Tag Archives: law enforcement
Questions regarding Colorado’s ability to keep up with the flow of DUI blood tests have come to light since the state’s major policy change that could potentially jeopardize cases.
As of July 1, 2019, rather than sending out their blood tests to private labs, the Colorado Bureau of Investigations (CBI) has taken on the workload themselves in their attempt to cut back on spending. Private lab testing costs, at minimum $300, per case. This switch was in attempt to ease financial burdens on the smaller law enforcement agencies and to better collect data regarding marijuana use among motorists. The hope was that the state would be able to gather more information since the smaller agencies who refrained from sending in samples previously due to the cost, would be more likely to send in their data.
In addition to the fear that the CBI will not be able to handle the overflow that would result from the change in policy, there is also concern regarding the effects on the private labs they took work away from.
Back in 2013, when the Colorado Department of Public Health and Environment closed its labs due to concerns regarding accuracy, a small private lab called ChemaTox, made its way onto the market and has since handled thousands of cases for the state’s law enforcement. However, when CBI dropped its fees at the start of July, it hit ChemaTox hard. According to its owner Sarah Urfer, the business couldn’t keep up.
“It was never our intention to negatively impact a private business. I’m embarrassed and I’m responsible. Where we failed was to do the stakeholder outreach that I expect our agency to do and I should have done in this case to reach out to ChemaTox,” said John Camper, Director of the CBI.
The loss of business that Urfer and her 25 full-time employees suffered within weeks of the change was significant enough that she felt unable to rebuild, leading her to close within the month.
With one of the labs that handled the workload closed for good, all of the tests that were run by them fell onto the CBI.
As of October of last year, Camper announced that the CBI is doing a good job handling its workload and that they are still operating well within the time limits set for speedy trial requirements. However, it must also be noted that the state budgets that have been sent in by the CBI shows that, while they did not clock in any overtime during the months of June and July, the month of August reported that they worked nearly 160 hours of overtime. Camper has stated that he has no intention of asking the legislature for more funding to handle the workload that has already doubled over the last few months and that they still have open positions to fill that will help to keep the turnaround times low.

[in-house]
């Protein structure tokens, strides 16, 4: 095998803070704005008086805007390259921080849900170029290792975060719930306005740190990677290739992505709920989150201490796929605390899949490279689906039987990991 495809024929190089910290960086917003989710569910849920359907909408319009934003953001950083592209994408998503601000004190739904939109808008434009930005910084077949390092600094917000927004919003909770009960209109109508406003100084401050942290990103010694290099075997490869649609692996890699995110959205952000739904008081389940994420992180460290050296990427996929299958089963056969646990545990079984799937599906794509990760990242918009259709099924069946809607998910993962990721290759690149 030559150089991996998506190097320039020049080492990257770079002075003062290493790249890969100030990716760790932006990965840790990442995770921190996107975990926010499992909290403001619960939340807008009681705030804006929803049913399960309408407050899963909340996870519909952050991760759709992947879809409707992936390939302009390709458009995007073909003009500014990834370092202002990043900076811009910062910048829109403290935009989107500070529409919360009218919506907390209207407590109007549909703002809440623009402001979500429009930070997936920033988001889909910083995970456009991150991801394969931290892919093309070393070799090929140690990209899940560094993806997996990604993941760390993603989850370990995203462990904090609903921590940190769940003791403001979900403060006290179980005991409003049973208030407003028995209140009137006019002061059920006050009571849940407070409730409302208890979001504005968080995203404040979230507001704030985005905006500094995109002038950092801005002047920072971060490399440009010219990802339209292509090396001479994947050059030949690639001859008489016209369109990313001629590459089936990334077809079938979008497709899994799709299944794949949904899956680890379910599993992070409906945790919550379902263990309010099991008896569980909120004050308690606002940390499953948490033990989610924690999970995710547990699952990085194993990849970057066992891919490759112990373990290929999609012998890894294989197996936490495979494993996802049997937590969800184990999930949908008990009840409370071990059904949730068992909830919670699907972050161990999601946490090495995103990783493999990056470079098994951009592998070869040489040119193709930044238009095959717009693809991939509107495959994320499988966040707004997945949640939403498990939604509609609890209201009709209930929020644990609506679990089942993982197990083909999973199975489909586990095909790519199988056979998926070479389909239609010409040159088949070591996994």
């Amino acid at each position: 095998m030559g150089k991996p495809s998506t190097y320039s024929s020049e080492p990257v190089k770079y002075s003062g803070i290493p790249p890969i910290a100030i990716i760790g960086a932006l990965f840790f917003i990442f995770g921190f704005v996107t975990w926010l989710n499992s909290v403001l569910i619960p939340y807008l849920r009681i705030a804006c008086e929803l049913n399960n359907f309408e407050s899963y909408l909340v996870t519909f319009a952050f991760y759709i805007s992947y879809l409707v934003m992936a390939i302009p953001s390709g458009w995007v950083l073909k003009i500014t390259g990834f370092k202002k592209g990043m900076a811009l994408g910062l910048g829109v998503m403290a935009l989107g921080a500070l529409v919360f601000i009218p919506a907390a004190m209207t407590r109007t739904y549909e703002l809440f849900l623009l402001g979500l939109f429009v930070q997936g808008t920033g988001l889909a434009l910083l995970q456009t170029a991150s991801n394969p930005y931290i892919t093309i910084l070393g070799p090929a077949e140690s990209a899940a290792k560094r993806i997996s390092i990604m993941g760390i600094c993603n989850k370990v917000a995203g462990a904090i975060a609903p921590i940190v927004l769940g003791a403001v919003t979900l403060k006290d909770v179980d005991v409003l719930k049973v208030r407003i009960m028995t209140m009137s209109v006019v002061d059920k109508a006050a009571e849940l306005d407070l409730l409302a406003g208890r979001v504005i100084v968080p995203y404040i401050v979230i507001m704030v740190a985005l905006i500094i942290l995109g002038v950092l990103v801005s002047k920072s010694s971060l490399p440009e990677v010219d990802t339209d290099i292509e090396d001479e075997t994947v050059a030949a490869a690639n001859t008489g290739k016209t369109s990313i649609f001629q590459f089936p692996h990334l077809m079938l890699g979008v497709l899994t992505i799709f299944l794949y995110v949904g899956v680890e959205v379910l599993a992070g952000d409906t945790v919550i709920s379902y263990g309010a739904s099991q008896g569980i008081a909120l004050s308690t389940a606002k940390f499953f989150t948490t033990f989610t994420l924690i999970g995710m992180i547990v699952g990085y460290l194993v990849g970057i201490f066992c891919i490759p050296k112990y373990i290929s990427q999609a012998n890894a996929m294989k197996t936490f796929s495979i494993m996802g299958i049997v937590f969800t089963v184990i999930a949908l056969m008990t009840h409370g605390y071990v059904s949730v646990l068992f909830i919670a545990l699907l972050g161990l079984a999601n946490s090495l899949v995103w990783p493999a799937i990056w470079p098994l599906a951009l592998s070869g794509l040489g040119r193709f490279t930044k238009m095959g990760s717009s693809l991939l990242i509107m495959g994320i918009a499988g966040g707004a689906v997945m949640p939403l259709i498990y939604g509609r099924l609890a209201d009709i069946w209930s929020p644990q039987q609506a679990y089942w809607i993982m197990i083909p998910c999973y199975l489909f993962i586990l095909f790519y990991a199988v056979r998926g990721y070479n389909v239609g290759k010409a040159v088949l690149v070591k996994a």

Prosecutors are still wary and have warned the CBI that, should the department become overwhelmed, they will have to resort to dropping cases because of the inability of the labs to present evidence that the prosecution needs to move forward. The prosecution uses test results for not only DUI cases, but also cases such as vehicular homicide and murder, and toxicology in its many forms are crucial to such cases. In the case of trial proceedings, the prosecution is also worried about the CBI’s ability to be able to provide experts available for testimony at trial.
Lastly, at the Joint Budget Committee in July, a point was made by State Representative Jonathan Singer (D-Longmont) when it was announced that the CBI would be running a full panel test on every DUI case sample that comes through its doors, regardless of whether or not the sample came in for just alcohol analysis. The reason for the full panel was to gather information about the effects of marijuana use throughout the state. Colorado’s current DUI law is not specific to alcohol or drugs, thus there is a grey area, but the CBI has admitted to the potential for challenges on the practice.
Singer questions the constitutionality of such actions. “If we’re looking for substances that weren’t the initiating or even the secondary reason for an arrest or a charge, are we wandering into any federal constitutional concerns about custody of evidence?”